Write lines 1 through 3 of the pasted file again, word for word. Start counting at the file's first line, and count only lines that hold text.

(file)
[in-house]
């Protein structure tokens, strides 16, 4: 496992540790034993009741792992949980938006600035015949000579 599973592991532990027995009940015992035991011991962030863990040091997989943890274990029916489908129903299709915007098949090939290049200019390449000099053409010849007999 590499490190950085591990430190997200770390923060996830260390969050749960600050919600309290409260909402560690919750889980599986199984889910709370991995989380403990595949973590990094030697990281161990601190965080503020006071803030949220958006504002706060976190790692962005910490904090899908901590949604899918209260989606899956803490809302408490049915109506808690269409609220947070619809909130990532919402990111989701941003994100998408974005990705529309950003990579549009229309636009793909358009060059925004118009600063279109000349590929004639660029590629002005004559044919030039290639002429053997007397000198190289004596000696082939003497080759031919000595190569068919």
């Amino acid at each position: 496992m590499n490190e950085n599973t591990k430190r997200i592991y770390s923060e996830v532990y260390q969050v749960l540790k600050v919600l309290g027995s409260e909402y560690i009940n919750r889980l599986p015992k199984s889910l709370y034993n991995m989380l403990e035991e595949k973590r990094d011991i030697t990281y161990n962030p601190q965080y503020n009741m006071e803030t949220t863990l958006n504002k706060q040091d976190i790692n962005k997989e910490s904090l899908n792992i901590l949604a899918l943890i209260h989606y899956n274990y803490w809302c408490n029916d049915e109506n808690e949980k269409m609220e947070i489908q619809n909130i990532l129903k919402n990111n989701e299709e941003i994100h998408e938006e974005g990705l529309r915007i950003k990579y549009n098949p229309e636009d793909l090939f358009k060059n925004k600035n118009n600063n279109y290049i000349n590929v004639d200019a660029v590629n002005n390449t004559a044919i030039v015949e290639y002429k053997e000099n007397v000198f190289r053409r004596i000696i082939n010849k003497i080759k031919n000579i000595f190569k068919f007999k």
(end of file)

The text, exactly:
[in-house]
């Protein structure tokens, strides 16, 4: 496992540790034993009741792992949980938006600035015949000579 599973592991532990027995009940015992035991011991962030863990040091997989943890274990029916489908129903299709915007098949090939290049200019390449000099053409010849007999 590499490190950085591990430190997200770390923060996830260390969050749960600050919600309290409260909402560690919750889980599986199984889910709370991995989380403990595949973590990094030697990281161990601190965080503020006071803030949220958006504002706060976190790692962005910490904090899908901590949604899918209260989606899956803490809302408490049915109506808690269409609220947070619809909130990532919402990111989701941003994100998408974005990705529309950003990579549009229309636009793909358009060059925004118009600063279109000349590929004639660029590629002005004559044919030039290639002429053997007397000198190289004596000696082939003497080759031919000595190569068919």
């Amino acid at each position: 496992m590499n490190e950085n599973t591990k430190r997200i592991y770390s923060e996830v532990y260390q969050v749960l540790k600050v919600l309290g027995s409260e909402y560690i009940n919750r889980l599986p015992k199984s889910l709370y034993n991995m989380l403990e035991e595949k973590r990094d011991i030697t990281y161990n962030p601190q965080y503020n009741m006071e803030t949220t863990l958006n504002k706060q040091d976190i790692n962005k997989e910490s904090l899908n792992i901590l949604a899918l943890i209260h989606y899956n274990y803490w809302c408490n029916d049915e109506n808690e949980k269409m609220e947070i489908q619809n909130i990532l129903k919402n990111n989701e299709e941003i994100h998408e938006e974005g990705l529309r915007i950003k990579y549009n098949p229309e636009d793909l090939f358009k060059n925004k600035n118009n600063n279109y290049i000349n590929v004639d200019a660029v590629n002005n390449t004559a044919i030039v015949e290639y002429k053997e000099n007397v000198f190289r053409r004596i000696i082939n010849k003497i080759k031919n000579i000595f190569k068919f007999k």